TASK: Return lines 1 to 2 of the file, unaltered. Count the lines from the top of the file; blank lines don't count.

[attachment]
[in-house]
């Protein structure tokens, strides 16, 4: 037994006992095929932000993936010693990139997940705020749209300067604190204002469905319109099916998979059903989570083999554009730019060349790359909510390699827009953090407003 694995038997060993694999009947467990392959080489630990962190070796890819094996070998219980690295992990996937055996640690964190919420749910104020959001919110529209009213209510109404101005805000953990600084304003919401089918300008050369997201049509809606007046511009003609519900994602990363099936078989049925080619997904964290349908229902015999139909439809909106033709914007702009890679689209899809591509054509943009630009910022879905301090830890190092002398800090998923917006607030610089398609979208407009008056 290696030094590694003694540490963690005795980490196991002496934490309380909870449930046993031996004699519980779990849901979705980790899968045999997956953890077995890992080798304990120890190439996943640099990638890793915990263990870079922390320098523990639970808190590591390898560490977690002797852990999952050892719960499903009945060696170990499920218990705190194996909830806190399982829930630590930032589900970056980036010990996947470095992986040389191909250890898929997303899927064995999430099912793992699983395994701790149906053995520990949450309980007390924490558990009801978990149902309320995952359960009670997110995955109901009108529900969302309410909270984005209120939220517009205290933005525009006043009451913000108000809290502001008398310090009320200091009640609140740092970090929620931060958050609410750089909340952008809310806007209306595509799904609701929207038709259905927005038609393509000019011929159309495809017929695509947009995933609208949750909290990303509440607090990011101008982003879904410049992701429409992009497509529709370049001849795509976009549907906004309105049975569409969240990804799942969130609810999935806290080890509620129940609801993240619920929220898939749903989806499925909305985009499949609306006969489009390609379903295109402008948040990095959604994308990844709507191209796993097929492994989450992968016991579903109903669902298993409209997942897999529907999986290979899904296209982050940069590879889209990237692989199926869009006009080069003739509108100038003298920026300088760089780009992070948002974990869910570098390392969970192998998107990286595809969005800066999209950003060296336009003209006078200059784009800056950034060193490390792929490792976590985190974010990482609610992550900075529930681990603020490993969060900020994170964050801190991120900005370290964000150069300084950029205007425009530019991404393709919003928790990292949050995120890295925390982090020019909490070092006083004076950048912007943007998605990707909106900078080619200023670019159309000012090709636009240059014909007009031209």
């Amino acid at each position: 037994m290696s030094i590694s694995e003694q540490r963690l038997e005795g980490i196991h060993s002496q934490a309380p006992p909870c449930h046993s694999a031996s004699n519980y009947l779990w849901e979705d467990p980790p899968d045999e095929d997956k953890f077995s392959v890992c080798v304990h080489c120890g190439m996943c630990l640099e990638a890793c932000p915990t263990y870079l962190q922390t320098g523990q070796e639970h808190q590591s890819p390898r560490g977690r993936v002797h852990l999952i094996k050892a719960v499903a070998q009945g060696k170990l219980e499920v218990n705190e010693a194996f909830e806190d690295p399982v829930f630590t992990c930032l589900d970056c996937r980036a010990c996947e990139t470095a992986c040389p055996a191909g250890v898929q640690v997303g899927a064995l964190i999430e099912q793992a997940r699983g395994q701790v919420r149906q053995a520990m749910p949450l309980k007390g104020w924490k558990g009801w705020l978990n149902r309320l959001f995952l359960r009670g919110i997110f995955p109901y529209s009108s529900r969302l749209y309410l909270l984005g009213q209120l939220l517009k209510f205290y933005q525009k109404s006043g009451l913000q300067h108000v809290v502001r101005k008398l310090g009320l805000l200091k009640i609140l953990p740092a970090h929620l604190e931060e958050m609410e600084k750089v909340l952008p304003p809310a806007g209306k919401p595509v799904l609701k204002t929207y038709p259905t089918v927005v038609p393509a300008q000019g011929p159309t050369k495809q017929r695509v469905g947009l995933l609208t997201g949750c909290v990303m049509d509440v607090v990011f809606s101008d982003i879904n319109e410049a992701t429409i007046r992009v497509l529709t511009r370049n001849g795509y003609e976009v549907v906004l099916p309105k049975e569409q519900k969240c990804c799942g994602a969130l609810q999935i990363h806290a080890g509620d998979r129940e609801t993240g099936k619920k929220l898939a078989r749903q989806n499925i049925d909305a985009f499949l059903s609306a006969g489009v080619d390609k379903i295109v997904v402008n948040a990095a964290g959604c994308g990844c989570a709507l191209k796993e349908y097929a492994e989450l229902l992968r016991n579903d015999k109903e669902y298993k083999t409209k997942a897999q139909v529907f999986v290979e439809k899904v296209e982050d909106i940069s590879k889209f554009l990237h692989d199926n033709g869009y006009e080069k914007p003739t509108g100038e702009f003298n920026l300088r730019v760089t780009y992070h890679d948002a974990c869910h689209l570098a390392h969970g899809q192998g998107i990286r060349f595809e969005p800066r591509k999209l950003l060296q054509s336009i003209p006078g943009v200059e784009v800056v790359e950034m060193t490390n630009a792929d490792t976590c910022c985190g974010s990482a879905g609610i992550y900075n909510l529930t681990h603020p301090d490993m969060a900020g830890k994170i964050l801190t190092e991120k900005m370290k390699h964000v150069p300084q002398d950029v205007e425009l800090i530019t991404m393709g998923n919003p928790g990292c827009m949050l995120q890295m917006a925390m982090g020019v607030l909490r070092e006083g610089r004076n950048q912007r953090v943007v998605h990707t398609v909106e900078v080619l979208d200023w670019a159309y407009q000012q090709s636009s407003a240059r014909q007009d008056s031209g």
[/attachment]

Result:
[in-house]
């Protein structure tokens, strides 16, 4: 037994006992095929932000993936010693990139997940705020749209300067604190204002469905319109099916998979059903989570083999554009730019060349790359909510390699827009953090407003 694995038997060993694999009947467990392959080489630990962190070796890819094996070998219980690295992990996937055996640690964190919420749910104020959001919110529209009213209510109404101005805000953990600084304003919401089918300008050369997201049509809606007046511009003609519900994602990363099936078989049925080619997904964290349908229902015999139909439809909106033709914007702009890679689209899809591509054509943009630009910022879905301090830890190092002398800090998923917006607030610089398609979208407009008056 290696030094590694003694540490963690005795980490196991002496934490309380909870449930046993031996004699519980779990849901979705980790899968045999997956953890077995890992080798304990120890190439996943640099990638890793915990263990870079922390320098523990639970808190590591390898560490977690002797852990999952050892719960499903009945060696170990499920218990705190194996909830806190399982829930630590930032589900970056980036010990996947470095992986040389191909250890898929997303899927064995999430099912793992699983395994701790149906053995520990949450309980007390924490558990009801978990149902309320995952359960009670997110995955109901009108529900969302309410909270984005209120939220517009205290933005525009006043009451913000108000809290502001008398310090009320200091009640609140740092970090929620931060958050609410750089909340952008809310806007209306595509799904609701929207038709259905927005038609393509000019011929159309495809017929695509947009995933609208949750909290990303509440607090990011101008982003879904410049992701429409992009497509529709370049001849795509976009549907906004309105049975569409969240990804799942969130609810999935806290080890509620129940609801993240619920929220898939749903989806499925909305985009499949609306006969489009390609379903295109402008948040990095959604994308990844709507191209796993097929492994989450992968016991579903109903669902298993409209997942897999529907999986290979899904296209982050940069590879889209990237692989199926869009006009080069003739509108100038003298920026300088760089780009992070948002974990869910570098390392969970192998998107990286595809969005800066999209950003060296336009003209006078200059784009800056950034060193490390792929490792976590985190974010990482609610992550900075529930681990603020490993969060900020994170964050801190991120900005370290964000150069300084950029205007425009530019991404393709919003928790990292949050995120890295925390982090020019909490070092006083004076950048912007943007998605990707909106900078080619200023670019159309000012090709636009240059014909007009031209």